Energizing people around family planning can be difficult, “because donors, like everyone else, like something that’s new,” said Karen Newman, coordinator for the UK-based Population and Sustainability Network. “There’s nothing new about family planning. The technology is safe, effective, it’s acceptable, and it works. We just need a lot more of it out there to be accessible to a lot more people.”
“What we want is increased investment in voluntary family planning services that respect and protect rights,” Newman said, “and I think that Rio represents a fabulous opportunity for us to re-identify family planning as a core development priority.”
Newman also hopes the Rio conference will lead to “an integrated look at sustainable development, so that… it isn’t just about the green economy and institutional framework, it’s looking at sustainable development in the round.”
Government development programs and policymakers need to adapt their bureaucratic processes to the kinds of integrated programming being carried out on the ground, she said. In Madagascar, for example, conservation group Blue Ventures leads an integrated PHE program that cuts across marine conservation, family planning, and healthcare sectors. “Now I defy you to find an EU budget line that would be broad enough to embrace marine conservation and family planning in the same project line,” said Newman.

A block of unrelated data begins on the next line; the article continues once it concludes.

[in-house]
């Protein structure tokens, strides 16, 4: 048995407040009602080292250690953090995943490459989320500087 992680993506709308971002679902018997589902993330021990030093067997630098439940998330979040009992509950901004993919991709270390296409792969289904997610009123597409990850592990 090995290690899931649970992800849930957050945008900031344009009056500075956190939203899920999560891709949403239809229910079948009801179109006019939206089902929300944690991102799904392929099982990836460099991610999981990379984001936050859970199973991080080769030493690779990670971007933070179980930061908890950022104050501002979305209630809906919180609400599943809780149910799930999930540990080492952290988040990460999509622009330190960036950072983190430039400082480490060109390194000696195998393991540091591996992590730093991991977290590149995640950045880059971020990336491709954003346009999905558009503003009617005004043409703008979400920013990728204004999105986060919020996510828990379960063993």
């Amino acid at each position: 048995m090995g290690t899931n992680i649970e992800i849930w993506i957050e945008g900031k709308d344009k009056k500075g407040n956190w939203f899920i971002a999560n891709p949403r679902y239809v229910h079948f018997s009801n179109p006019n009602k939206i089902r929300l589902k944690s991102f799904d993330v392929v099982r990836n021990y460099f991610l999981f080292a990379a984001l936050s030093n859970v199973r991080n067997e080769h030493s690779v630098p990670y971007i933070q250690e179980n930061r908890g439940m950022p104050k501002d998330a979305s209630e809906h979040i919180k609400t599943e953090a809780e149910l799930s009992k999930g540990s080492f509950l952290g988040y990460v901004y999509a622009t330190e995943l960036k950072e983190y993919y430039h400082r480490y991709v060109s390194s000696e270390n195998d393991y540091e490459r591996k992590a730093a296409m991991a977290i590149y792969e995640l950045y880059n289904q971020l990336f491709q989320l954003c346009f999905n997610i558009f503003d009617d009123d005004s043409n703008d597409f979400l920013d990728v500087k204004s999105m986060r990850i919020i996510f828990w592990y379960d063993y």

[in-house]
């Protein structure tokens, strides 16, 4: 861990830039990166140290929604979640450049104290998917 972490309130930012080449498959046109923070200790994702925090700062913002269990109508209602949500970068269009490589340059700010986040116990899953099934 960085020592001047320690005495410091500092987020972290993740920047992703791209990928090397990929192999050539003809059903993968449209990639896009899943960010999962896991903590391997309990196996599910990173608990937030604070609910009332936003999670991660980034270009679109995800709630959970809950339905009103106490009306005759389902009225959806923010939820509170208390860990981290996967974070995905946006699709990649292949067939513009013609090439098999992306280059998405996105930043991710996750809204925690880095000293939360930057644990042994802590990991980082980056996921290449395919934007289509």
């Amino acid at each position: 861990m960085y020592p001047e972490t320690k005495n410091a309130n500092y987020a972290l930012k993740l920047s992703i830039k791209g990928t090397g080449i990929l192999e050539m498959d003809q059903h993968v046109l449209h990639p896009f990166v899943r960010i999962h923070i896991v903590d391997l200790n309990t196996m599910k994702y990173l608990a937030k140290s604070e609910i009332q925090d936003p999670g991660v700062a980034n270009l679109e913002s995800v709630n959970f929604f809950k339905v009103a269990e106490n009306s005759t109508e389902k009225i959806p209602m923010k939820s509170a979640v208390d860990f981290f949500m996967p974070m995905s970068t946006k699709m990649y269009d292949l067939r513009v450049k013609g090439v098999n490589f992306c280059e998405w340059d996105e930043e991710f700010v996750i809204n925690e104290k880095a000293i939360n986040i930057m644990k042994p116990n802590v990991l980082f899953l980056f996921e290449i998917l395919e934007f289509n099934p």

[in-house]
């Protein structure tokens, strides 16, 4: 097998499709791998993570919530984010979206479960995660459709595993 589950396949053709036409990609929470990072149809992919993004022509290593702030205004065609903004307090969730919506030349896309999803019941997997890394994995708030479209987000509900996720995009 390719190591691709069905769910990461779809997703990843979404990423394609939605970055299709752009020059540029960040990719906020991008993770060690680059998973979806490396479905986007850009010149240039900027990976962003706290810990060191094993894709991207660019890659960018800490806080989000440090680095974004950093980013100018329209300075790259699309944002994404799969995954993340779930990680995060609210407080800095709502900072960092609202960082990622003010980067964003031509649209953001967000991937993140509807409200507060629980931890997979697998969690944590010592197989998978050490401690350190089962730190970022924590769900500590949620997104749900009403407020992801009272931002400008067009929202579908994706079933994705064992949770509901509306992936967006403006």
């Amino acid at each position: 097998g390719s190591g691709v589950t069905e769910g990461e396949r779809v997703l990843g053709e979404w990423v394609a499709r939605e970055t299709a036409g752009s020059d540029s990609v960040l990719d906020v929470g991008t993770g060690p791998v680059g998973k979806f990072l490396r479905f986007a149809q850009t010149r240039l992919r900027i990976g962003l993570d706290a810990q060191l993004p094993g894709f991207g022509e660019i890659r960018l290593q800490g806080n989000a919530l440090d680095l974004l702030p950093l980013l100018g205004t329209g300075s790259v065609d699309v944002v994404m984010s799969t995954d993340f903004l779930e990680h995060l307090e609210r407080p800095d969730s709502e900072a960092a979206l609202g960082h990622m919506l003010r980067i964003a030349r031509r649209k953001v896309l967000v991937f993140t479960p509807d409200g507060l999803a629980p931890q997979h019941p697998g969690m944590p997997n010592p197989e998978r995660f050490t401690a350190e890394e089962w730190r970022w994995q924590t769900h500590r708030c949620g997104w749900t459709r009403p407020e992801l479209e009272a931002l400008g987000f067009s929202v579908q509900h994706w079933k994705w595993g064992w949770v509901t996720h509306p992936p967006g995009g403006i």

“The first thing we need is that level of integrated thinking – not just in Rio, but also in the way that we conceptualize the work that needs to be done and we facilitate the availability of funding streams that can fund that kind of integrated program.”
Lastly, Newman hopes that the summit in and of itself is successful because of its implications for future development work. As the world gears up to create the next big framework for global development to follow the Millennium Development Goals, Rio is uniquely positioned to set a baseline for what matters and for what the development community is capable of accomplishing.
“What I want to see is a really sophisticated look at sustainable development, coming up with sustainable development goals in a world that makes sense of seven billion, where there are still millions of women without access to the family planning services that we take for granted,” said Newman, “and taking that concept to the job of developing the post-MDG framework that will frame development for the next 20 years.”